Since ovarian reserve defines the quantity and quality of the primordial follicle pool, diminished ovarian reserve (DOR) indicates a reduction in quantity in women of reproductive age. Consequently, it represents important cause of infertility in many couples. Moreover, DOR may be associated with low pregnancy rates and high pregnancy loss regardless of age, but further research is needed in order to fully understand its implications (3).
Advanced maternal age
It is well known that women’s fertility declines sharply after age 35 due to several factors, which include specific issues of reproductive organs (uterus and oviducts), general health and decreasing number and quality of oocytes over time. The oocyte pool starts to decline during foetal life and continues within the reproductive life of women. Oocyte quality also decreases as a consequence of the increased rate of aneuploidies observed with age: 74% at the age of 41–42, and up to 93% after the age of 42 (5). Advanced age is too associated with a reduction in the quality of the oocyte cytoplasm (ooplasm), which directly affects oocyte maturation (3).
What are the main reasons for this reduction in ooplasm quality? Mitochondria are one of the most important organelles, which are affected in different ways (6,7):
- Morphological and functional abnormalities
- Mitochondrial swelling
- Alterations in mitochondria's cristae
- Alterations of the membrane potential
- Alterations of the metabolic pathways in cummulus cells, which may result in impaired mitochondria biogenesis during oogenesis.
These effects are due to the higher ratio of mutation consequence of the proximity of these organelles to the respiratory chain, the inefficient repair mechanism and the exposure of histories. How these changes affect oocyte quality (8)? First of all, negative effects on chromosome segregation have been observed as a result of a decreasing ATP concentration (9,10). Additionally, defects have been found in different signalling pathways such as Ca2+ signalling, which affects fertilization and the subsequent embryo development (11).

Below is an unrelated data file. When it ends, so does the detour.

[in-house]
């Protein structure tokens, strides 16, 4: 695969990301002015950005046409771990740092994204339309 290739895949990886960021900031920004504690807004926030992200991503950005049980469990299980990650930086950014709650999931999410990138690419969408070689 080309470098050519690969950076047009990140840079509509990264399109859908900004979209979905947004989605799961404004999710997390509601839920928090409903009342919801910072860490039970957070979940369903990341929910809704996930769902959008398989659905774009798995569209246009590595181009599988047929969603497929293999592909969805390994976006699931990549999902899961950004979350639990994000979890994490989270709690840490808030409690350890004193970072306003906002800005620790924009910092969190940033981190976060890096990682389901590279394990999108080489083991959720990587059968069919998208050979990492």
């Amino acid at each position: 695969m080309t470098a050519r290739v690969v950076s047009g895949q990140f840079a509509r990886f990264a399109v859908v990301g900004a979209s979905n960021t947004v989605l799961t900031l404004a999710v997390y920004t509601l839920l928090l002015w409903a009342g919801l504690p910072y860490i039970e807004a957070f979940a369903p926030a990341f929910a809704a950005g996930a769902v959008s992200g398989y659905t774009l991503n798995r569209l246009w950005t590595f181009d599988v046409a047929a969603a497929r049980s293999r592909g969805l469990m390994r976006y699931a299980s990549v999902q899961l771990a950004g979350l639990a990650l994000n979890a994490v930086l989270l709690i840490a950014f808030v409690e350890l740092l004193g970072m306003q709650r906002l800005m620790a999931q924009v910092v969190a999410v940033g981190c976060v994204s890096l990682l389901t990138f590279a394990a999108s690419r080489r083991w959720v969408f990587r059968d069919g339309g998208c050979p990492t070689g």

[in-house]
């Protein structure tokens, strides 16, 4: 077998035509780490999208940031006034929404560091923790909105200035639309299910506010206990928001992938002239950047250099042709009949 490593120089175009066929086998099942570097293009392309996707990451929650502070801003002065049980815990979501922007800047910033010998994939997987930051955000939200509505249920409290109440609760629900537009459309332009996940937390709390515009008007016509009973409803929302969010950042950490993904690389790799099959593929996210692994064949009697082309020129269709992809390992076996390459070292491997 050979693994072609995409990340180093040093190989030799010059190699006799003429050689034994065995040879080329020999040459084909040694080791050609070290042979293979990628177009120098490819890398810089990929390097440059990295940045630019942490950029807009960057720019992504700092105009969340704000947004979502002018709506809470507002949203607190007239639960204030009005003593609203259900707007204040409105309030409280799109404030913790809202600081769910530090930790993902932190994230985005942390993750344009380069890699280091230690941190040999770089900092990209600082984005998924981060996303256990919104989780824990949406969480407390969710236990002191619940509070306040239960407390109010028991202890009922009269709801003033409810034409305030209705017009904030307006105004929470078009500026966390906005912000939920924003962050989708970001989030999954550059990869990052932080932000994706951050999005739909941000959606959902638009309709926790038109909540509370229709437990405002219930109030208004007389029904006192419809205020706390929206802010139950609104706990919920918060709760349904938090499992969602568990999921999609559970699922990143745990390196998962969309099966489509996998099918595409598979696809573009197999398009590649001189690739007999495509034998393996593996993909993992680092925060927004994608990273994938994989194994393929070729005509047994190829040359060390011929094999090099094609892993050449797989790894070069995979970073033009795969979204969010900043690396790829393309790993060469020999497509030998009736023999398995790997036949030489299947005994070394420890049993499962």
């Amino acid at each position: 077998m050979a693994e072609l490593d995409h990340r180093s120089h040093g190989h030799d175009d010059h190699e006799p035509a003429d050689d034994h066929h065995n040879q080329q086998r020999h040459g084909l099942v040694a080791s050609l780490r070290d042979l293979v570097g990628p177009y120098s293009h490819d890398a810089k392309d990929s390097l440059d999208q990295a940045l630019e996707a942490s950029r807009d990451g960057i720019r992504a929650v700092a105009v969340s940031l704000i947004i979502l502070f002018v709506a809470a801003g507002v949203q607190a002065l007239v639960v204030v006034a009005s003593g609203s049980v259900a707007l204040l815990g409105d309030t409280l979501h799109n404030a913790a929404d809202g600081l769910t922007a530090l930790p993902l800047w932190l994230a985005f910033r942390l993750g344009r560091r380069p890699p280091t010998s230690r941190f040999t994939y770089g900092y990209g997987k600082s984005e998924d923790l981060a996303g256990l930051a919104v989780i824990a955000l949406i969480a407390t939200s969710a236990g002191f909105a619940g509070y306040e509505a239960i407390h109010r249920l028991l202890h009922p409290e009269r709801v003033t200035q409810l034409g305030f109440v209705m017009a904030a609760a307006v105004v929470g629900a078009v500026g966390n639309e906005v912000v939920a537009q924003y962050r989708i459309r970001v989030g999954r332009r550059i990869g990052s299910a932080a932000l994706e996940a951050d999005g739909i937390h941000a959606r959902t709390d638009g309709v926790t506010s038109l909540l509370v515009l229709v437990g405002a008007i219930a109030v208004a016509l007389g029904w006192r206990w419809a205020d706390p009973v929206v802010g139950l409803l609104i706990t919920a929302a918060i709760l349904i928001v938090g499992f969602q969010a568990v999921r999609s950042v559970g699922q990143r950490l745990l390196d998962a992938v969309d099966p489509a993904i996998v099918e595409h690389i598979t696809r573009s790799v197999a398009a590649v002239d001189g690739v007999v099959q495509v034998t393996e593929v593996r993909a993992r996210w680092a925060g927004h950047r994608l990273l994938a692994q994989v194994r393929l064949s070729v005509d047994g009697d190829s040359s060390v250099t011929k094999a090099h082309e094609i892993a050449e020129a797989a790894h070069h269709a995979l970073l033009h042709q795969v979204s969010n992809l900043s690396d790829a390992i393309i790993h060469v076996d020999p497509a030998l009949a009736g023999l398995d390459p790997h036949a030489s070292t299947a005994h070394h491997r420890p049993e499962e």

Nevertheless, different mitochondrial haplogroups should be taken into consideration. These have different bioenergetic functions, including production of reactive oxygen species (ROS) and mitochondrial coupling efficiency, aspects that might affect the oocyte longevity (13). Consequently, new techniques are being developed in order to increase the reproductive options in women with oocyte problems. Recently, one of these techniques that have been highly treated in the media is the development of additional viable oocytes from polar body genomes (2).
HOW DOES TRANSFER OF POLAR BODY GENOME WORK?
Originally, the transfer of polar body has been applied to cases of infertility with a genetic cause, such as the presence of mitochondrial diseases. These cases can be treated with the use of donor oocytes in clinical practice. Additionally, another application is the formation of human metaphase II (MII) oocytes, which increases the number of available oocytes for an assisted reproduction cycle (2).
Two specific combined steps are needed. First, the donor oocyte spindle is removed, which requires the utilization of polarized light. Once located, it will be biopsied, obtaining an enucleated oocyte (14,15,16). Secondly, the patient polar body is biopsied, provided elimination of the spindle apparatus has been confirmed.
Once both processes have been performed, the last step is the introduction of the polar body genome inside the enucleated oocyte (17).
FUNCTIONAL HUMAN OOCYTES GENERATED BY TRANSFER OF POLAR BODY GENOMES
Hong Ma and his group have tried to test the efficiency and possible limitations of this technique (ref). The main objective to be achieved was the formation of spindles resembling those typical of MII oocytes, including the appropriate chromosome dosage.
HOW EFFICIENT IS THIS TECHNIQUE?
Although DAPI staining demonstrated that all polar body nuclear transfer (PBNT)-oocytes contained spindle-chromosome complexes, only two of five experimental oocytes formed metaphase spindles similar to intact MII oocytes. This low number may be due to residual meiotic activity in enucleated human MII oocytes, which is sometimes not enough to induce formation of normal MII-like spindles.